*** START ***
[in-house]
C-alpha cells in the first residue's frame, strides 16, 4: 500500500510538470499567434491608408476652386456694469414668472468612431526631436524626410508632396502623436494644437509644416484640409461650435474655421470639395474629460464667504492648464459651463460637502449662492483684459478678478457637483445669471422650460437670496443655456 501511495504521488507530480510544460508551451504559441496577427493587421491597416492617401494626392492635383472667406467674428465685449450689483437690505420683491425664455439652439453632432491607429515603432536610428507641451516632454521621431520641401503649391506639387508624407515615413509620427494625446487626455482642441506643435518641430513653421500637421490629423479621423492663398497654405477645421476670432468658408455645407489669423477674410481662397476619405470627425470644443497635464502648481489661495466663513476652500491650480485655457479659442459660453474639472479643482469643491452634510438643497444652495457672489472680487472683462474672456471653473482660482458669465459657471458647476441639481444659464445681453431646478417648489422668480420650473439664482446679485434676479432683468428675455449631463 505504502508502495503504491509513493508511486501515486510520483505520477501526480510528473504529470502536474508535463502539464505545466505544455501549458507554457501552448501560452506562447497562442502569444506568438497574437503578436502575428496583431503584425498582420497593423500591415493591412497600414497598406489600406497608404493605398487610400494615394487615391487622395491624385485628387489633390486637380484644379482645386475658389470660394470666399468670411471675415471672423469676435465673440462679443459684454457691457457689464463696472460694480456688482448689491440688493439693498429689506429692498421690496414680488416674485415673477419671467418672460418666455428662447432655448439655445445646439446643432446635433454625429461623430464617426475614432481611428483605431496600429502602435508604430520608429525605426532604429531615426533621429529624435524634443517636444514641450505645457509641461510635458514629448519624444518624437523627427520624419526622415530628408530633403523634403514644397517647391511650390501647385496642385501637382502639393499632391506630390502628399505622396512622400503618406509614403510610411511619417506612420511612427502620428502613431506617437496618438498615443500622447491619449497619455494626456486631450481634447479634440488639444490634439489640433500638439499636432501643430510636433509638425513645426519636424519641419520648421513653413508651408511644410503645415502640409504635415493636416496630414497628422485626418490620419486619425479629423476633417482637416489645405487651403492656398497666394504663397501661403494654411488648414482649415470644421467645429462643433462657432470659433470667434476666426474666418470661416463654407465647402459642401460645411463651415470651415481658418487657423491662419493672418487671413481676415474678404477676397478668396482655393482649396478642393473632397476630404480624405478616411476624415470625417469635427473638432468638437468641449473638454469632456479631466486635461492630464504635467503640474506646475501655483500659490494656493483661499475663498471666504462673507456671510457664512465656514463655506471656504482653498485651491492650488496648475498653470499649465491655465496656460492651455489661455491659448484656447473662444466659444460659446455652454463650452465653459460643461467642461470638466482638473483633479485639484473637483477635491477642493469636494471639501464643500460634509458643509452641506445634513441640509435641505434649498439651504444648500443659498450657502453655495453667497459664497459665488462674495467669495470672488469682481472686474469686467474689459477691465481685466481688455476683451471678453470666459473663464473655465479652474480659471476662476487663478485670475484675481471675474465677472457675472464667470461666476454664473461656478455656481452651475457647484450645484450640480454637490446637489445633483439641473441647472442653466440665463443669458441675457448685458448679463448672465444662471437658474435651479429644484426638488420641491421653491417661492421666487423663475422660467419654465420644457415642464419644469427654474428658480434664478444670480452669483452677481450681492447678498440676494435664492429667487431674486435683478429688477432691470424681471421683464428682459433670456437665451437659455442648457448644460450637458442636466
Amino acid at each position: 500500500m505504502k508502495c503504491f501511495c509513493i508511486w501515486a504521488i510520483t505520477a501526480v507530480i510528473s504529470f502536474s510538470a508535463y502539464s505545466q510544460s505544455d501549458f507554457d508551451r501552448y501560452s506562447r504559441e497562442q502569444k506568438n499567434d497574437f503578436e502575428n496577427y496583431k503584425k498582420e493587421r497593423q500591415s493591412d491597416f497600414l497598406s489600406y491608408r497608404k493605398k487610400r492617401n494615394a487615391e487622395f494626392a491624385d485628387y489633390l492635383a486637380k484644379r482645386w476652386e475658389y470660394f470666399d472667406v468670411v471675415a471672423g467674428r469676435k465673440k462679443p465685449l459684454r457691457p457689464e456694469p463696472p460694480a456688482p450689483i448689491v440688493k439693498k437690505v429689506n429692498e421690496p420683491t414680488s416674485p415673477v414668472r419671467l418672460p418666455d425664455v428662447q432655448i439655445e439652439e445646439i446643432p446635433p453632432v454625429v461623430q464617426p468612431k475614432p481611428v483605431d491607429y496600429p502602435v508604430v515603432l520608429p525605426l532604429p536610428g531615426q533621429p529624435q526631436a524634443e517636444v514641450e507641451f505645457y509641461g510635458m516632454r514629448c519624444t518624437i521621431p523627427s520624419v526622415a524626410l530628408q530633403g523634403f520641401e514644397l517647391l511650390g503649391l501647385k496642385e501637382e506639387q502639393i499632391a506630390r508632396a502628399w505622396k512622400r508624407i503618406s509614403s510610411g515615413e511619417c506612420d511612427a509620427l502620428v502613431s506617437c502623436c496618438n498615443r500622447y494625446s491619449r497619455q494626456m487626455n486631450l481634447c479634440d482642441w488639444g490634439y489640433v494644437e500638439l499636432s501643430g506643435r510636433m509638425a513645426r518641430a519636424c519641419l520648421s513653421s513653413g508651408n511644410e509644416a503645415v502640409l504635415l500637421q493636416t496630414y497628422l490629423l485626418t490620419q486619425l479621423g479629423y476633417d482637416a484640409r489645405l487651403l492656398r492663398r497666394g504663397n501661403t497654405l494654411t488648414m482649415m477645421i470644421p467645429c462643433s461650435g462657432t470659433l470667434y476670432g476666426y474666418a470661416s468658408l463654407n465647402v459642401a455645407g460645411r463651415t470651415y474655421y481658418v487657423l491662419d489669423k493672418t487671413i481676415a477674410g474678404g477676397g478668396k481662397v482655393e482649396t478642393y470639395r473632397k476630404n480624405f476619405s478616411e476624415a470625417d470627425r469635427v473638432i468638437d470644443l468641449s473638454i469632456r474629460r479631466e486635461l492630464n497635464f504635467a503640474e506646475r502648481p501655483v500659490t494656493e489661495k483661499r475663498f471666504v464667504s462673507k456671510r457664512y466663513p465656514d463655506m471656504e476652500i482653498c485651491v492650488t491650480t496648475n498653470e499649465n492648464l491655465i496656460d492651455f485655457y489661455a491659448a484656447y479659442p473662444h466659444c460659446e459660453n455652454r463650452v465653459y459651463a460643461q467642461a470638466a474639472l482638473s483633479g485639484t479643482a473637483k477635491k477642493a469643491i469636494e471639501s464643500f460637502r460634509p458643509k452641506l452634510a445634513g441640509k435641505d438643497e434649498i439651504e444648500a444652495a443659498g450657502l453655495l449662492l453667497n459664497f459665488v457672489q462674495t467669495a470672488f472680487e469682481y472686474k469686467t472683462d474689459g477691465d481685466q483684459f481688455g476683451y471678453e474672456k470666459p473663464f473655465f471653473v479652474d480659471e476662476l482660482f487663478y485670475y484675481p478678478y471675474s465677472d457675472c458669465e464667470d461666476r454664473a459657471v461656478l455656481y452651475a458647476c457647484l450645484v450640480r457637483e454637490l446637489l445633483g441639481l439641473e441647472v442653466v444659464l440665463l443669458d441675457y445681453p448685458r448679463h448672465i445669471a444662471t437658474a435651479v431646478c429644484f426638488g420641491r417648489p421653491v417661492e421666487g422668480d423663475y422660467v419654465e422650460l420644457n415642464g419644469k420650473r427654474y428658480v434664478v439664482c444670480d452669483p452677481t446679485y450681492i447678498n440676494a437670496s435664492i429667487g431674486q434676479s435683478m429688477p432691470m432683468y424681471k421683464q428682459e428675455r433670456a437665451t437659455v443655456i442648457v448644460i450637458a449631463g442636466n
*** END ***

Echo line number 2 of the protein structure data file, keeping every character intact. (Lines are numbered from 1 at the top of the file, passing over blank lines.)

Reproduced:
C-alpha cells in the first residue's frame, strides 16, 4: 500500500510538470499567434491608408476652386456694469414668472468612431526631436524626410508632396502623436494644437509644416484640409461650435474655421470639395474629460464667504492648464459651463460637502449662492483684459478678478457637483445669471422650460437670496443655456 501511495504521488507530480510544460508551451504559441496577427493587421491597416492617401494626392492635383472667406467674428465685449450689483437690505420683491425664455439652439453632432491607429515603432536610428507641451516632454521621431520641401503649391506639387508624407515615413509620427494625446487626455482642441506643435518641430513653421500637421490629423479621423492663398497654405477645421476670432468658408455645407489669423477674410481662397476619405470627425470644443497635464502648481489661495466663513476652500491650480485655457479659442459660453474639472479643482469643491452634510438643497444652495457672489472680487472683462474672456471653473482660482458669465459657471458647476441639481444659464445681453431646478417648489422668480420650473439664482446679485434676479432683468428675455449631463 505504502508502495503504491509513493508511486501515486510520483505520477501526480510528473504529470502536474508535463502539464505545466505544455501549458507554457501552448501560452506562447497562442502569444506568438497574437503578436502575428496583431503584425498582420497593423500591415493591412497600414497598406489600406497608404493605398487610400494615394487615391487622395491624385485628387489633390486637380484644379482645386475658389470660394470666399468670411471675415471672423469676435465673440462679443459684454457691457457689464463696472460694480456688482448689491440688493439693498429689506429692498421690496414680488416674485415673477419671467418672460418666455428662447432655448439655445445646439446643432446635433454625429461623430464617426475614432481611428483605431496600429502602435508604430520608429525605426532604429531615426533621429529624435524634443517636444514641450505645457509641461510635458514629448519624444518624437523627427520624419526622415530628408530633403523634403514644397517647391511650390501647385496642385501637382502639393499632391506630390502628399505622396512622400503618406509614403510610411511619417506612420511612427502620428502613431506617437496618438498615443500622447491619449497619455494626456486631450481634447479634440488639444490634439489640433500638439499636432501643430510636433509638425513645426519636424519641419520648421513653413508651408511644410503645415502640409504635415493636416496630414497628422485626418490620419486619425479629423476633417482637416489645405487651403492656398497666394504663397501661403494654411488648414482649415470644421467645429462643433462657432470659433470667434476666426474666418470661416463654407465647402459642401460645411463651415470651415481658418487657423491662419493672418487671413481676415474678404477676397478668396482655393482649396478642393473632397476630404480624405478616411476624415470625417469635427473638432468638437468641449473638454469632456479631466486635461492630464504635467503640474506646475501655483500659490494656493483661499475663498471666504462673507456671510457664512465656514463655506471656504482653498485651491492650488496648475498653470499649465491655465496656460492651455489661455491659448484656447473662444466659444460659446455652454463650452465653459460643461467642461470638466482638473483633479485639484473637483477635491477642493469636494471639501464643500460634509458643509452641506445634513441640509435641505434649498439651504444648500443659498450657502453655495453667497459664497459665488462674495467669495470672488469682481472686474469686467474689459477691465481685466481688455476683451471678453470666459473663464473655465479652474480659471476662476487663478485670475484675481471675474465677472457675472464667470461666476454664473461656478455656481452651475457647484450645484450640480454637490446637489445633483439641473441647472442653466440665463443669458441675457448685458448679463448672465444662471437658474435651479429644484426638488420641491421653491417661492421666487423663475422660467419654465420644457415642464419644469427654474428658480434664478444670480452669483452677481450681492447678498440676494435664492429667487431674486435683478429688477432691470424681471421683464428682459433670456437665451437659455442648457448644460450637458442636466